17 August 2022

The NHS is still catching up on the many hundreds of thousands of patients who missed screening appointments largely because of fear of contracting Covid-19 in hospitals during lockdowns.

On top of the demand caused by the Covid-19 backlogs, parts of England are lowering the starting age for bowel cancer screening for people turning 50 rather than 60 years old. This is going to mean even more pressure on already stretched hospital services.

The need to clear backlogs and process rising numbers of individuals needing bowel investigations through colonoscopies (tiny cameras that look inside the colon for signs of cancer or other disease) is a major consideration in this new research paper led by QMUL.

Positively, this QMUL-led study offers evidence that suggests it would be possible to reduce demand for colonoscopies with only a small reduction in early detection of cancer by changing the thresholds of faecal blood tests that trigger an invitation for a colonoscopy.

Bowel cancer is the fourth most common cancer but sadly is the second highest cause of fatalities, leading to 37 deaths each day in England. Failure to pick up early signs of the disease when it is most easily and effectively treated results in sharply rising numbers of fatalities the later bowel cancer is diagnosed.

Bowel Research UK’s own research for our #auguts #HaveYouGotTheGuts campaigns highlights the importance of people not being embarrassed to see their GP with possible symptoms of bowel cancer.

In a new poll we found over a quarter (26%) had chosen to avoid discussing their bowels with a GP, while over four in ten (42%) said their reluctance to see a GP about bowel issues led to a delay in receiving a formal diagnosis of their condition. This resulted in more than half (55%) saying that delays negatively impacted their treatment options.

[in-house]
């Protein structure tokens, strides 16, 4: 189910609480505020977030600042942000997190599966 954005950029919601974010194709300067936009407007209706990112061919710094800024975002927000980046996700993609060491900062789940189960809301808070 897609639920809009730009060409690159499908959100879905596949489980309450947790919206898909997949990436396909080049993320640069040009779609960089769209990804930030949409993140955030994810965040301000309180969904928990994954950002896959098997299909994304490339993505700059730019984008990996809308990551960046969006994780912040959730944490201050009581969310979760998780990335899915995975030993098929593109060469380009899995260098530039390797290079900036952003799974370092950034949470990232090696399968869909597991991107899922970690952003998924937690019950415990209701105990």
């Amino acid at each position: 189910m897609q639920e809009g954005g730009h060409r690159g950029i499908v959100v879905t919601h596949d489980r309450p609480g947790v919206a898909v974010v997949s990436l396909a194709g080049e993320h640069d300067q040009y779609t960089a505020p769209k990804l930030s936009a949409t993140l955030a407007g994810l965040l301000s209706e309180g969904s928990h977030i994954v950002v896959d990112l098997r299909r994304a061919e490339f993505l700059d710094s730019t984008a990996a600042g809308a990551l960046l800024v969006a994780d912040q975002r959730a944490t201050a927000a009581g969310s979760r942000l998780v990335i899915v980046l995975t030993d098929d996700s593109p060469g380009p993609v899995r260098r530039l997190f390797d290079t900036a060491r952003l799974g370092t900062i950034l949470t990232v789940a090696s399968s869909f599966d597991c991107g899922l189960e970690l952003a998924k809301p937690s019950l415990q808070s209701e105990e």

We are also supporting research around bowel disease screening, one research project we are funding looks at swapping the current home poo test kit for bowel cancer for a more acceptable blood test. Another project (involving our Patients and Researchers Together network) is investigating how artificial intelligence data analysis might improve cancer detection while surgeons are actually conducting colonoscopies.

Where are we right now?

In most parts of England, women and men aged 60 to 74 years are offered CRC screening two-yearly. People receive in the post a home testing kit – FIT, to detect the amount of blood in poo samples. If the amount of faecal blood hit levels that warrant investigation, they are referred to hospital where they usually receive a colonoscopy to look for further signs of bowel cancer.

Some parts of England are offering FIT for bowel cancer at a lower age, as low as 50 years old in some regions. But screening is currently restricted because demand for endoscopic services such as colonoscopy is greater than capacity, and the continued presence of Covid-19 (which demands hygiene protocols that minimise the risk of transmission) continues to slow the numbers of patients receiving hospital examinations.

Data analysis